Flash forward to your time as supervisor, protesting loss of housing for people with HIV/AIDS in the city. Where is that issue now?
Today there are activists in housing working on that. It’s the AIDS Housing Alliance. Back then it was, ‘Where do you even report this?’ and the Board of Supervisors was a little clueless. Our housing crisis is phenomenal here. It dwarfs everything. People with HIV bear the brunt of this. It’s far from perfect but I think they’ve made good progress in getting specialized housing. Until we solve our overall housing crisis, people with HIV are vulnerable.

When you talk to people about gay rights, you can move them in terms of them recognizing you shouldn’t be fired, they don’t connect the dots that if you support the affordable housing initiative you also support gay people. If you support affordable health care you also support LGBT people.

What you said about silos and connecting the dots makes sense. HIV/AIDS in society now is long past being a silo issue.
Yes and it’s a shrinking world. What’s happening in other places reflects on us if we’re too laid back about it. Here we still have to pay attention to the economically challenged people. I don’t think they’re benefitting in the same way from enlightened HIV/AIDS policy. And then there’s young people who think they’re immortal. I get it. They didn’t see the worst of [the HIV/AIDS] crisis. They didn’t feel it. But I still want to slap them. But we gotta mentor them. When they seroconvert even then they’re a little cavalier. We can’t get smug. It’s definitely not over.

Recreational pot will now be legal in California. You’ve long been in favor of taxing pot. Happy?
I’m happy but the proposition is imperfect. I saw pot as a palliative at many deathbeds in terms of appetite and nausea and pain management. But in the legislature nobody wanted to touch it. I came up with regulations to protect patient rights. There were cartels taking over. There were abuses in the system, which made you vulnerable to law enforcement. There are factions, there’s the growers, a lot to contend with. But I was gratified with what we did accomplish. The proposition that just passed is not perfect. It barely passes the smell test. But one good thing is, it talks about sentencing reform, which alleviates some social injustice.

Marijuana is not the third rail anymore. It’s important this passed even with its imperfections. We’ll never get anything until we at least get the legalization part out of the way.

Tom Ammiano 3Speaking of third rails, you were never shy about controversy. Like the “condoms as evidence” bill. But what came out of it was a compromise, that law enforcement couldn’t use one condom but could use two condoms to prosecute.
I know it sounds ridiculous and I think it was absurd, but considering we started from zero, it’s something. And at least it gets people talking and engaged about the issue. We got what we got and we need to do more. It puts the sex worker in an impossible place. If you don’t have condoms then you’re much more likely to contract HIV and if you do have them they can be used as evidence of prostitution, to jail you and convict.

There’s a high HIV rate among sex workers and there’s the down-low phenomenon where the john contracts an STD and goes back and gives it to his wife. All of that is real and happening. We had some success in San Francisco but on the state level it’s very dicey.

What kills you the most is when you see the flicker of recognition from your colleagues about why something is necessary and the right thing to do but they can’t bring themselves to support you. That’s frustrating. There was one guy who would never vote for anything, and then he would whisper to me, “stay strong!” Well, where were you?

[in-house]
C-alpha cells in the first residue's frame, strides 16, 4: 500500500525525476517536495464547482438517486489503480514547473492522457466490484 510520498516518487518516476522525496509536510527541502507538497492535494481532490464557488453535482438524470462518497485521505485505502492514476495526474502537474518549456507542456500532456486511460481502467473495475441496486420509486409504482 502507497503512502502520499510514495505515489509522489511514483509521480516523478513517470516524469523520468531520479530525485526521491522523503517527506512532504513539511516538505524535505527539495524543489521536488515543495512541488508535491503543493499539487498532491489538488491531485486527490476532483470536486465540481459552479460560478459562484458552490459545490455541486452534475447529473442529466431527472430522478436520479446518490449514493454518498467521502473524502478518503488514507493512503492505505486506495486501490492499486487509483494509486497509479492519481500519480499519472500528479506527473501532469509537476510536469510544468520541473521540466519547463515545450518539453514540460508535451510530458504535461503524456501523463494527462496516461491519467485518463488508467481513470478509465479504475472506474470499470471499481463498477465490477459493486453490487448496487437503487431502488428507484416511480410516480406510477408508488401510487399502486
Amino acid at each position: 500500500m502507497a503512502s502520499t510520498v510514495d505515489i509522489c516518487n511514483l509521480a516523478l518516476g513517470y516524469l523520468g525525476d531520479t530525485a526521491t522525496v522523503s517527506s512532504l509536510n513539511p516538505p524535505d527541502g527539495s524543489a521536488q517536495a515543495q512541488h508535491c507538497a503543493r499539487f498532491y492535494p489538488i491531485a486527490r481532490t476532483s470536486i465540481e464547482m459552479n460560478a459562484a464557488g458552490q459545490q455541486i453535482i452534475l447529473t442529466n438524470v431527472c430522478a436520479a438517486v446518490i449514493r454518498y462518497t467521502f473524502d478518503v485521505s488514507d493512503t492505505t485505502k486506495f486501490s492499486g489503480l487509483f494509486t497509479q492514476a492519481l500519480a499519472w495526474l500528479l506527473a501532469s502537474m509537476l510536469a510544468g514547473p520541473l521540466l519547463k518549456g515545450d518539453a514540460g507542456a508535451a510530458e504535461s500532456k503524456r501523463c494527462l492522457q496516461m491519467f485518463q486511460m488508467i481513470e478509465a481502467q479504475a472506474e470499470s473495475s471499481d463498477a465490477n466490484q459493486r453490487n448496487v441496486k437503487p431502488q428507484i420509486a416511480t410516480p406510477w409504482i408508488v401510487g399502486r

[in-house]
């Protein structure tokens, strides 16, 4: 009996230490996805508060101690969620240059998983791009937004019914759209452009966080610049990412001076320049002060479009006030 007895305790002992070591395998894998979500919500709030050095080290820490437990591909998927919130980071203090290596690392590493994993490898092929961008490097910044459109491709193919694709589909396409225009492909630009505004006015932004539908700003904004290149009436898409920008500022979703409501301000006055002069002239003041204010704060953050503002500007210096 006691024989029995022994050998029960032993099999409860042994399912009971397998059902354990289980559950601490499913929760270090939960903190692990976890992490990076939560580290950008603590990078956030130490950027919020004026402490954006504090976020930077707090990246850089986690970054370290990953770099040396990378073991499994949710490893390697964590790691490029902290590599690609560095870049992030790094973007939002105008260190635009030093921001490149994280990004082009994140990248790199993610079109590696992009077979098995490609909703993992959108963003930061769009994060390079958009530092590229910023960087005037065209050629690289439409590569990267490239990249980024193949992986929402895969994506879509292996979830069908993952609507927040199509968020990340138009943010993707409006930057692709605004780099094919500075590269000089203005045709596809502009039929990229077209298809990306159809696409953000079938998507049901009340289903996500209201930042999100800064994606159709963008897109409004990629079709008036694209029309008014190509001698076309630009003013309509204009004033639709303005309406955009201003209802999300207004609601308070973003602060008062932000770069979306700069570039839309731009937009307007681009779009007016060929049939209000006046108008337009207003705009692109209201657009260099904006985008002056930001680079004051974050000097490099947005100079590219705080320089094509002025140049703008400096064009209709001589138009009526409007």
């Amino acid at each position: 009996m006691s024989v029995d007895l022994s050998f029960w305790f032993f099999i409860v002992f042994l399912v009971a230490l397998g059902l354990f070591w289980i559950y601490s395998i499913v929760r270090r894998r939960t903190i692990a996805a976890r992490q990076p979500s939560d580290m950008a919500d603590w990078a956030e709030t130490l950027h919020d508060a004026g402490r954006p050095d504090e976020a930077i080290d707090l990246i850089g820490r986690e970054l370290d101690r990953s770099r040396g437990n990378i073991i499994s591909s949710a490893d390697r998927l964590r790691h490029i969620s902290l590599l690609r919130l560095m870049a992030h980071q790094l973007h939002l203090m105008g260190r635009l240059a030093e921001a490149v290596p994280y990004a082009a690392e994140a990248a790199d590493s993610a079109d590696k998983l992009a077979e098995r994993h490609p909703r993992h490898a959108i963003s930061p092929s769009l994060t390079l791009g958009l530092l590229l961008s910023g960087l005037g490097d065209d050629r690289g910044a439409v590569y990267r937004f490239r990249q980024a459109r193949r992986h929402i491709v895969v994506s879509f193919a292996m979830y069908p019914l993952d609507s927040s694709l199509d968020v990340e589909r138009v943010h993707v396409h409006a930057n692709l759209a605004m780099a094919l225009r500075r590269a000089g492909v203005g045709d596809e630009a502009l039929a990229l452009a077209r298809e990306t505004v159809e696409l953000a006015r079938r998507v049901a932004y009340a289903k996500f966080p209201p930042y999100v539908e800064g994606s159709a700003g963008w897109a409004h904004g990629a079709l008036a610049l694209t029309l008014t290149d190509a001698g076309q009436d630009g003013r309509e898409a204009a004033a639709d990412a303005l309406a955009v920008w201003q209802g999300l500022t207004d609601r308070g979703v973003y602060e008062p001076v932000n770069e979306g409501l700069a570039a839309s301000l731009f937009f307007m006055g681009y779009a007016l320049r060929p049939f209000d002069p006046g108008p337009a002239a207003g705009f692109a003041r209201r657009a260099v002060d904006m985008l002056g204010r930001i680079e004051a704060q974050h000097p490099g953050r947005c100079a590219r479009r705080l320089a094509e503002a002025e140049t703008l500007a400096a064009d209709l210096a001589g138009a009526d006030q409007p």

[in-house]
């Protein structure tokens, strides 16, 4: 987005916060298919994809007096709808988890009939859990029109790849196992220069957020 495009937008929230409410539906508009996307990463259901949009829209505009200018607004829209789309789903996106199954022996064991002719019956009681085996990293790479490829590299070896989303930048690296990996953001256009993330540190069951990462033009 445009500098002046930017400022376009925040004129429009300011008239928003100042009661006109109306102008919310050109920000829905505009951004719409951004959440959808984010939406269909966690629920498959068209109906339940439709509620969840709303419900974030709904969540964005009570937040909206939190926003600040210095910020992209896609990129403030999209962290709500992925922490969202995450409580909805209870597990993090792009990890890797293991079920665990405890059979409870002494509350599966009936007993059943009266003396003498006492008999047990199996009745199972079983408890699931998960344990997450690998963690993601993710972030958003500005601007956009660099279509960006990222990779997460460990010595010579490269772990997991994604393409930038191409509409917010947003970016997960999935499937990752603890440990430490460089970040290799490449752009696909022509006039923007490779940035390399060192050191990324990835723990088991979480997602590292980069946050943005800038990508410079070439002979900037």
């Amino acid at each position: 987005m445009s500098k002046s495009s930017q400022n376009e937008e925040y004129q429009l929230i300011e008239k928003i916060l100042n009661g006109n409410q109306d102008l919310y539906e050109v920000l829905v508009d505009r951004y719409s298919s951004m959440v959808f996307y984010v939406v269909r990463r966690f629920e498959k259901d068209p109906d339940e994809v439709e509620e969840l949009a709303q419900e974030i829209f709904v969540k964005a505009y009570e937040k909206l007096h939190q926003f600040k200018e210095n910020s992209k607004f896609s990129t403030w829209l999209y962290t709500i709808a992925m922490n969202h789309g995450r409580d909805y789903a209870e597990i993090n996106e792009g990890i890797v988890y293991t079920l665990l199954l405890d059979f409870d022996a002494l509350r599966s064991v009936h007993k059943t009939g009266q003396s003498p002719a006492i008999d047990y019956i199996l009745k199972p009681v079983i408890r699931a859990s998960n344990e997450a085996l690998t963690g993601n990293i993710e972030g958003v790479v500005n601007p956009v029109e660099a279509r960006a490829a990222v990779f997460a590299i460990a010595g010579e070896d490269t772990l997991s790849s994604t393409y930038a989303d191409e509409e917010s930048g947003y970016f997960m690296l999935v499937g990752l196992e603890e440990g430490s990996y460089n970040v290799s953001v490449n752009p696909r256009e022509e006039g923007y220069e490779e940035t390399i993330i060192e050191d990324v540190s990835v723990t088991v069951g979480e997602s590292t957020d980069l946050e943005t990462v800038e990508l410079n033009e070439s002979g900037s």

We’re trying to get safe injection sites now. We have had some success with some of the people in the mayor’s administration. We had the same setbacks with needle exchange, but we figured out the board of supervisors could declare an emergency around HIV/AIDS and then you could have two weeks of needle exchange, and then the board would have to pass the resolution again, until finally needle exchange is accepted. It is part of the state law now. Sometimes you have to go through theatrics.

Pulling the levers of politics.
[Laughs] Right. Pay no attention to the man behind the curtain.

It’s pseudo-piety, simplistic-morality shit; whenever you go to help someone involved in something highly disapproved by society, they’ll say you’re enabling these people. Even giving out condoms. When I was on the school board, I pushed for condoms in the school and of course teens are sexually active, and the head of the PTA said having condoms in the school is akin to sexual abuse.

Or sex education, that’s just giving them ideas.

Is some of this in your show?
The show is about my take with irony and satire and snark about my six years in Sacramento. There are some autobiographical things, but that’s more part of the architecture of the narrative. In the close there is some more personal history but very little personal history. There are many situations where you could laugh or cry but I think it’s better to laugh.

My humor tends to be political. It’s always been topical, social satire. And when I was in Sacramento I would sometimes just make a quip in the moment.

Did that make it hard for other lawmakers to take you seriously?
Sometimes. In the beginning it’s hard to be taken seriously because you’re gay or your voice is high or have ideas they’re threatened by. A lot of gay men face this. Some people have thought that if I’m queeny or I’m funny then I must not be serious. But I’m deadly serious.

Larry Buhl is a radio news reporter, screenwriter, and novelist living in Los Angeles. Follow him on Twitter @LarryBuhl.